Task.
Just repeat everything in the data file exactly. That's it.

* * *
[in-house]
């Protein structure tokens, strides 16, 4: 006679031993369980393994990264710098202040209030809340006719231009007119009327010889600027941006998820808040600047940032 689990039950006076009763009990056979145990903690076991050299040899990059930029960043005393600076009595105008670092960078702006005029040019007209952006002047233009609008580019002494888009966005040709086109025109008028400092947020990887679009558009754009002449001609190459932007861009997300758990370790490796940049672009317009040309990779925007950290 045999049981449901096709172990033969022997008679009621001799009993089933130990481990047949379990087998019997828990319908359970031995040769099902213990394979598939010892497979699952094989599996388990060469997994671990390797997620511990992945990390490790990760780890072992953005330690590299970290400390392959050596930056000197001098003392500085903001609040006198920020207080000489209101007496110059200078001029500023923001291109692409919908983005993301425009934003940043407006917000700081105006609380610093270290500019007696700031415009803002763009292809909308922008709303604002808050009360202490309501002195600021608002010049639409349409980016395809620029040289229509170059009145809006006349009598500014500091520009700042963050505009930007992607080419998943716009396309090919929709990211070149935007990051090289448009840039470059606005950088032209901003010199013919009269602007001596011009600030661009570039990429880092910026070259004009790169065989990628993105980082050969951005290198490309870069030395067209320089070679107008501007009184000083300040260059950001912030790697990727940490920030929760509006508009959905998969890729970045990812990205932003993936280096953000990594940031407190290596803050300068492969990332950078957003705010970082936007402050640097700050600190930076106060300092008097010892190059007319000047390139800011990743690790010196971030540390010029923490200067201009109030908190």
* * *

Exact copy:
[in-house]
């Protein structure tokens, strides 16, 4: 006679031993369980393994990264710098202040209030809340006719231009007119009327010889600027941006998820808040600047940032 689990039950006076009763009990056979145990903690076991050299040899990059930029960043005393600076009595105008670092960078702006005029040019007209952006002047233009609008580019002494888009966005040709086109025109008028400092947020990887679009558009754009002449001609190459932007861009997300758990370790490796940049672009317009040309990779925007950290 045999049981449901096709172990033969022997008679009621001799009993089933130990481990047949379990087998019997828990319908359970031995040769099902213990394979598939010892497979699952094989599996388990060469997994671990390797997620511990992945990390490790990760780890072992953005330690590299970290400390392959050596930056000197001098003392500085903001609040006198920020207080000489209101007496110059200078001029500023923001291109692409919908983005993301425009934003940043407006917000700081105006609380610093270290500019007696700031415009803002763009292809909308922008709303604002808050009360202490309501002195600021608002010049639409349409980016395809620029040289229509170059009145809006006349009598500014500091520009700042963050505009930007992607080419998943716009396309090919929709990211070149935007990051090289448009840039470059606005950088032209901003010199013919009269602007001596011009600030661009570039990429880092910026070259004009790169065989990628993105980082050969951005290198490309870069030395067209320089070679107008501007009184000083300040260059950001912030790697990727940490920030929760509006508009959905998969890729970045990812990205932003993936280096953000990594940031407190290596803050300068492969990332950078957003705010970082936007402050640097700050600190930076106060300092008097010892190059007319000047390139800011990743690790010196971030540390010029923490200067201009109030908190």